Basically, they were going to be saving on messenger going away anyway, and it's a decision which was basically out of their hands. That being the case, it's not a real savings in the sense that, they were preemptive and not reactive and late.
  • the transition it's sucks

    Today if you put msn and the skype and use the option login with msn account we can not keep msn account online on messenger web ou desktop. shame
    • Office 365 and don't place nice with each other either

      The whole MSN/ Account which apears to be converted to a newly minted "Microsoft Account" is key to Windows 8. Unfortunately, their business cloud subscription isn't compatible with Microsoft Account. If you use your own domain for Office 365 and try to use it as a Microsoft Account, you're going to wind up in a bind because the authentication is separate and confuses the hell out of them. Basically, it breaks everything.

      There are many stories on the Office 365 Forums with regards to this issue. Unfortunately there are no solutions.

      Microsoft needs to fix this quickly because trying to use Windows 8 without being able to log onto the Store is like having a car and no roads!
  • A distorted view

    "It's all about the money. Sorry, users. You're on the back seat on this."

    That's a convoluted and frankly unjustified way of interpreting a wise decision in which both Microsoft and users win.
    Tim Acheson
  • How Microsoft is monetizing Messenger: Turn it into Skype

    That's ok because Microsoft is a for profit company and if this is how they can get additional revenue then so be it.
    Loverock Davidson-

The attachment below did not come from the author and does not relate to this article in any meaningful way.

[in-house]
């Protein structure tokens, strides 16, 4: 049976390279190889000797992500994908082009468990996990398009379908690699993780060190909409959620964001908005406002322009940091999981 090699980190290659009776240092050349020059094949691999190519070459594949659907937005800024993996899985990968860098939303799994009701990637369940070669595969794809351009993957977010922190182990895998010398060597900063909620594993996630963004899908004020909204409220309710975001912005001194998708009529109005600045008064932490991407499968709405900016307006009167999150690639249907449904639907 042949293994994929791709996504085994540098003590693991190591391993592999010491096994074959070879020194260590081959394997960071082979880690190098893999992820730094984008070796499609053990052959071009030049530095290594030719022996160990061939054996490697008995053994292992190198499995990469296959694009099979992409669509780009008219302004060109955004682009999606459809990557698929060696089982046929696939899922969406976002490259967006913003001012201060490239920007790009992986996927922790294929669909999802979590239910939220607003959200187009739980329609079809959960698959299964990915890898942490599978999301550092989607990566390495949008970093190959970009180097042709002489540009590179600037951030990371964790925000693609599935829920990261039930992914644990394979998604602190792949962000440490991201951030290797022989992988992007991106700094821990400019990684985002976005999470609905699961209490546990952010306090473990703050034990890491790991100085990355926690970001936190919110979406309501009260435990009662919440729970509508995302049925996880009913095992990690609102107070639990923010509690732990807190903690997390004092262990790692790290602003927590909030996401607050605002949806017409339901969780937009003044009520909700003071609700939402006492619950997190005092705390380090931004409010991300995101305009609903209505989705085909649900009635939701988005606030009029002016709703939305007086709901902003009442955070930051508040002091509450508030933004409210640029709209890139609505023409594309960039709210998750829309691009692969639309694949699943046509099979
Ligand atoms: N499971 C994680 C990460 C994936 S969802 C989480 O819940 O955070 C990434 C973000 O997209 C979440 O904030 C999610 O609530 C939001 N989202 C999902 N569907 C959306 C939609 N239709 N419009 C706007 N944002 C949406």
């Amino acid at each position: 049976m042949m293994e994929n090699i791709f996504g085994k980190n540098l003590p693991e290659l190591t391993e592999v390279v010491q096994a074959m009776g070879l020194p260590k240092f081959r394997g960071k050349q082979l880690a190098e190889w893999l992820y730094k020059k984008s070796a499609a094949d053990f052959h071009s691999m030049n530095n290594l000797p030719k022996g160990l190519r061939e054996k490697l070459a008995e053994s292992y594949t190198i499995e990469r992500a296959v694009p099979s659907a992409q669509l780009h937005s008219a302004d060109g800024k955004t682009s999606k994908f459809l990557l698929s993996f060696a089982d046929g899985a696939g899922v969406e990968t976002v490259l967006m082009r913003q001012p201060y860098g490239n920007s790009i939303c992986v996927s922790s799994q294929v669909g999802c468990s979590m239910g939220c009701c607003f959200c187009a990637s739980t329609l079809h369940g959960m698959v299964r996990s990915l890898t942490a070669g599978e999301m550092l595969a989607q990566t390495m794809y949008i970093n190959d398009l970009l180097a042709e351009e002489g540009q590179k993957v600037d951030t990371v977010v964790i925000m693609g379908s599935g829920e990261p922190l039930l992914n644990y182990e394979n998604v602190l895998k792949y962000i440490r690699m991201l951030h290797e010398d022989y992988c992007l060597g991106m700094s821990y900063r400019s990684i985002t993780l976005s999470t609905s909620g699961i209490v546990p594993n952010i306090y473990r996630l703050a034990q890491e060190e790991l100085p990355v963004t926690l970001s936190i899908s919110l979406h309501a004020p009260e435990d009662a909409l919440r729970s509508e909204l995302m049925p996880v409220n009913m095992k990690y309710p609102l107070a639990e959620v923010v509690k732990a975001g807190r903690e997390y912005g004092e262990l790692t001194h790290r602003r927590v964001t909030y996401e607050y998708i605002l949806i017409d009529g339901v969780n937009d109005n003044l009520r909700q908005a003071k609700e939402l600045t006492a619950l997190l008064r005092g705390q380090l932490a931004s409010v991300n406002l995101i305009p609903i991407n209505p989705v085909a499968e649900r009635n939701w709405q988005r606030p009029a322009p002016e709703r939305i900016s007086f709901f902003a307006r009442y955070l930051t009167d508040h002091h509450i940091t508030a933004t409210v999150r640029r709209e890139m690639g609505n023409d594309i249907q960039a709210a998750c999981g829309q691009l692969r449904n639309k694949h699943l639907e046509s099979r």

• If you have lots of MSN contacts

    is it going to automatically transfer them to skype or are you going to have to add them one by one?
    I use my skype for business calls abroad and it has worked perfectly, however in between work times (ok I should be working)I have my msn running so i can randomly chat to my friends. So is it suddenly going to add all my friends to my skype mixed in with my business contacts or will i have to have another skype user area, but not be able to have them both open at the same time...
    I may have to relocate my msn friends over to yahoo.. bugger
    • erm

      cant you seperate your skype users in groups?
  • Messenger, what's that?

    I don't think I've opened Messenger for over a year now. I've had a few minutes only this summer when I installed Windows 8 Release Preview and by signing in with a Microsoft Account automatically logged me in Messenger but besides that nada...

    Messenger went the way of ICQ: out! Today with SMS on phones I don't need another messaging platform, if I can't be reached on my phone, I can't be reached at all and it is intentional!
  • Skype...msn


    Before they do this, lets hope they do it right, but I doubt that'll happen. It will be a mess just like all their other product mergers, and will take years to smooth out the bumps, all the while they'll change the name a few more times (just like they have done with msn, or windows live, etc. etc.)
    • I'd also add